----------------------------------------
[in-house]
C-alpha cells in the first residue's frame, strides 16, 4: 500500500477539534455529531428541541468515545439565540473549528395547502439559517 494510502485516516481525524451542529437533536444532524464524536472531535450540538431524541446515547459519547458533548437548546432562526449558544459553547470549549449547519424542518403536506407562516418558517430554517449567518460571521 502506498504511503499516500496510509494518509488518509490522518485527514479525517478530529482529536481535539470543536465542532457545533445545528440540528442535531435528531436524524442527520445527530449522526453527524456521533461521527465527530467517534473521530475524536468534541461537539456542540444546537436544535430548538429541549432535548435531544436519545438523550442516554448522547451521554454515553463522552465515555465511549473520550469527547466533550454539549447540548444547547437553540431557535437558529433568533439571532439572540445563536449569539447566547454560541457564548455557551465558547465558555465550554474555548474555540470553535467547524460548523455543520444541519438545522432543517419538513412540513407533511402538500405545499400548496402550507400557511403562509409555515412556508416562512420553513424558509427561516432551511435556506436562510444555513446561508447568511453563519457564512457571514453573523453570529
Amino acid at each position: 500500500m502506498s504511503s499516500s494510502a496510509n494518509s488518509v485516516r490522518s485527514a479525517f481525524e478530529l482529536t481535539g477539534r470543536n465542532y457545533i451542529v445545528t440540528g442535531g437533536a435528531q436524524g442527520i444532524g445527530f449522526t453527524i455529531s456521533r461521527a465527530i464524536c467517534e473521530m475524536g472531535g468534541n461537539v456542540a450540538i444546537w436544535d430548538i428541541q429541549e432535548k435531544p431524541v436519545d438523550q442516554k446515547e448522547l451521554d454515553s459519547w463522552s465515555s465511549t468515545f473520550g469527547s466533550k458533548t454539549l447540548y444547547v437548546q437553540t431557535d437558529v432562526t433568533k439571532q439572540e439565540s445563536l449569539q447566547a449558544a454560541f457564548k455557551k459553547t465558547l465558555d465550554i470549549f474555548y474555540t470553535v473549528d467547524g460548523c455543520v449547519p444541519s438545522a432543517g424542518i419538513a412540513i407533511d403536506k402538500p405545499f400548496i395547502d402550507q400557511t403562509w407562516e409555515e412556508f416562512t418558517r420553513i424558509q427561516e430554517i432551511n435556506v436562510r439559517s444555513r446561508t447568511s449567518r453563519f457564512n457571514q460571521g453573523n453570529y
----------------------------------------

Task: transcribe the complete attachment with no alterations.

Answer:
[in-house]
C-alpha cells in the first residue's frame, strides 16, 4: 500500500477539534455529531428541541468515545439565540473549528395547502439559517 494510502485516516481525524451542529437533536444532524464524536472531535450540538431524541446515547459519547458533548437548546432562526449558544459553547470549549449547519424542518403536506407562516418558517430554517449567518460571521 502506498504511503499516500496510509494518509488518509490522518485527514479525517478530529482529536481535539470543536465542532457545533445545528440540528442535531435528531436524524442527520445527530449522526453527524456521533461521527465527530467517534473521530475524536468534541461537539456542540444546537436544535430548538429541549432535548435531544436519545438523550442516554448522547451521554454515553463522552465515555465511549473520550469527547466533550454539549447540548444547547437553540431557535437558529433568533439571532439572540445563536449569539447566547454560541457564548455557551465558547465558555465550554474555548474555540470553535467547524460548523455543520444541519438545522432543517419538513412540513407533511402538500405545499400548496402550507400557511403562509409555515412556508416562512420553513424558509427561516432551511435556506436562510444555513446561508447568511453563519457564512457571514453573523453570529
Amino acid at each position: 500500500m502506498s504511503s499516500s494510502a496510509n494518509s488518509v485516516r490522518s485527514a479525517f481525524e478530529l482529536t481535539g477539534r470543536n465542532y457545533i451542529v445545528t440540528g442535531g437533536a435528531q436524524g442527520i444532524g445527530f449522526t453527524i455529531s456521533r461521527a465527530i464524536c467517534e473521530m475524536g472531535g468534541n461537539v456542540a450540538i444546537w436544535d430548538i428541541q429541549e432535548k435531544p431524541v436519545d438523550q442516554k446515547e448522547l451521554d454515553s459519547w463522552s465515555s465511549t468515545f473520550g469527547s466533550k458533548t454539549l447540548y444547547v437548546q437553540t431557535d437558529v432562526t433568533k439571532q439572540e439565540s445563536l449569539q447566547a449558544a454560541f457564548k455557551k459553547t465558547l465558555d465550554i470549549f474555548y474555540t470553535v473549528d467547524g460548523c455543520v449547519p444541519s438545522a432543517g424542518i419538513a412540513i407533511d403536506k402538500p405545499f400548496i395547502d402550507q400557511t403562509w407562516e409555515e412556508f416562512t418558517r420553513i424558509q427561516e430554517i432551511n435556506v436562510r439559517s444555513r446561508t447568511s449567518r453563519f457564512n457571514q460571521g453573523n453570529y